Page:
Every man and every woman has stress. It's how you deal with it that counts. You can help each other handle stress by being available to go for a walk together or by having a laugh together to break the tension. Here's a collection of good ideas to get you started.
1. Learn to recognize your signs of stress. One man I know says that when he catches himself snapping at his kids, he knows he's under stress. Irritability, losing your sense of humour and difficulty concentrating are all signs that stress has you in its grip.
Of course, physical signs such as a churning stomach are also good indicators.
2. Take a mini-break. Give yourself five minutes to go for a walk, do a few stretches, listen to a couple of songs on the CD player or have a cold drink. Learn to break the action for a few minutes every couple of hours.
3. Stick to your routine. How are you sleeping? Eating? When you're under stress, it's easy to skip meals or cut into sleep to finish a project. Don't do it. You can't be effective if you don't take care of your basic needs.
4. Deal with your time problems. We all have them. Some of us overschedule, others can't delegate or never allocate enough time to finish a task. Figure out what your time glitches are and solve them.
Get a calender agenda and use it. Make it automatic to ask, "Who else can help?" when you're in a time crunch. Decide how long a task should take and then add extra time to be sure.
5. Learn relaxation techniques like deep breathing, yoga and meditation.
6. Get physical. Physical activity is probably the best instant stress reliever. Walk around the shop floor. Take the kids for a walk in the park. A regular routine of exercise will also make you more resistant to stress reactions in the first place.
7. Laugh. It may be the last thing you feel like doing, but it works. Studies show it releases stress-relieving chemicals in the brain. Put a joke book in your desk drawer at work. Tape some "Seinfeld" reruns for emergencies. Diffuse a tense discussion with a silly crack.
8. Socialize. Call a friend and talk over what's bothering you. Chat with a neighbour. Play with your dog.
Page 1 of 2 – Find more stress-busting tips and discover how kava kava can help with stress on page 2.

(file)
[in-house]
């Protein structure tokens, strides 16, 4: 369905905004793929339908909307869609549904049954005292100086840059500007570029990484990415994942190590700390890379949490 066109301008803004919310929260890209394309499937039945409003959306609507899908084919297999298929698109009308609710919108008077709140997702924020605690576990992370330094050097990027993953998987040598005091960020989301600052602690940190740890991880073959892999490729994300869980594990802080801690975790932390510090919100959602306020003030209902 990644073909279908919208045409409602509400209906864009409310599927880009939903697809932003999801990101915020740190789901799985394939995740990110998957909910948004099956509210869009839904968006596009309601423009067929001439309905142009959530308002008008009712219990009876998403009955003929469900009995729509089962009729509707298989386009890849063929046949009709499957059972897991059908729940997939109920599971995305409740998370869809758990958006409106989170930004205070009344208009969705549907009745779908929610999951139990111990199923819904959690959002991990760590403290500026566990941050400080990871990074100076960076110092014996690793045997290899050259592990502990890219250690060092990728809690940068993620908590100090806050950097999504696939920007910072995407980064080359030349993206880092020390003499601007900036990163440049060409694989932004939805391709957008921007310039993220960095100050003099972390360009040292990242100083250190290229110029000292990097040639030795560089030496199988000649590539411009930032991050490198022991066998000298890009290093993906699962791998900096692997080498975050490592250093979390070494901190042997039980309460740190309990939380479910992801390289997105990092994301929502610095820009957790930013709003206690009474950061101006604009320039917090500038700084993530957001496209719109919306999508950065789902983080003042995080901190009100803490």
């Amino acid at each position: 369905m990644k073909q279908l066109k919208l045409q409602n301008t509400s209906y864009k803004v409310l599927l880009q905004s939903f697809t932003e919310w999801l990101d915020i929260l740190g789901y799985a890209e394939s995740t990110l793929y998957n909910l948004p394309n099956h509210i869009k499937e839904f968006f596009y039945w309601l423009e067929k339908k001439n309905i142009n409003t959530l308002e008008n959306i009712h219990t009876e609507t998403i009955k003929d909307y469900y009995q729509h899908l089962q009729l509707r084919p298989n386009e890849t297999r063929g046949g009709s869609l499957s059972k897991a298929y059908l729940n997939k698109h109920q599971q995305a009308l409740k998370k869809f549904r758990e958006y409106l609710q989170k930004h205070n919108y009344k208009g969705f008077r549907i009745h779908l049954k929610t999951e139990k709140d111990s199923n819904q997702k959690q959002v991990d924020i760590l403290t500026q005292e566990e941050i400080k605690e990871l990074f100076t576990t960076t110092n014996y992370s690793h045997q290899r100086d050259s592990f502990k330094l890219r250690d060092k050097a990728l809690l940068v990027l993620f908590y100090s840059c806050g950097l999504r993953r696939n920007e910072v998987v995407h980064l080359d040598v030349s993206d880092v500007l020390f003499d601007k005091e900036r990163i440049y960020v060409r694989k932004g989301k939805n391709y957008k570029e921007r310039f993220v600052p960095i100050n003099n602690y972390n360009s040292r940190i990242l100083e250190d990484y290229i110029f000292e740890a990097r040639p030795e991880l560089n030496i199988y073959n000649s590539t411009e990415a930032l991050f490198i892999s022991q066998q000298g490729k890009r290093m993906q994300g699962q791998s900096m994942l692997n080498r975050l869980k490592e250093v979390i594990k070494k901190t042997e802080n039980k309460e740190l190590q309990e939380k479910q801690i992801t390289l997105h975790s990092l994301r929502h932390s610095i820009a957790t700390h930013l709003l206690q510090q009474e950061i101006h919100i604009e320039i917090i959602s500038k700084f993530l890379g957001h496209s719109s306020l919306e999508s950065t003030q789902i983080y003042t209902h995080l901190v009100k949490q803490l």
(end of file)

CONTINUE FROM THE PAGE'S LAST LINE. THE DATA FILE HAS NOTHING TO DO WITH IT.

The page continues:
9. Plan for pleasure. When you plan your day, schedule in time for the activities you enjoy – a half hour to read a novel, time to get out in your garden, a shopping break at lunch hour. When you do long-term planning, plan a vacation that you know you will enjoy. Make your pleasure as high a priority as your obligations.
10. Change your style. If you're argumentative, try avoiding arguments; if you're a "superwoman" type, start saying no; if you're a perfectionist, try aiming for "good enough" on occasion.
11. Throw away the crutches. If coping with stress means that you "need" a cigarette, a drink, a joint, yet another cup of coffee or a bowl of ice cream, then rethink your strategy. Using any of these crutches to relieve stress may give you short-term relief but you'll pay later. There's always the real danger of sliding into more serious substance abuse problems.
What about kava kava?
Kava kava is a traditional herbal tea from the islands of the South Pacific, where it's drunk to produce feelings of relaxation and a sense that all is right with the world. In North America it's sold as an anti-anxiety drug and relaxant. However, kava kava is not recommended if you are suffering from depression, and women who are pregnant or nursing should not use it.
Side-effects can include upset stomach and allergic reactions. Larger doses can cause intoxication and have been shown to cause skin rashes, visual disturbances and balance problems.
The Commission E in Germany, which has studied the drug, has approved it for use since 1990. It recommended a daily dose of 60 to 120 milligrams of kavapyrones (the active ingredient) and that the herb not be taken for more than three months without consulting a doctor.
Excerpted from Healthy Together: A Couple's Guide to Midlife Wellness.
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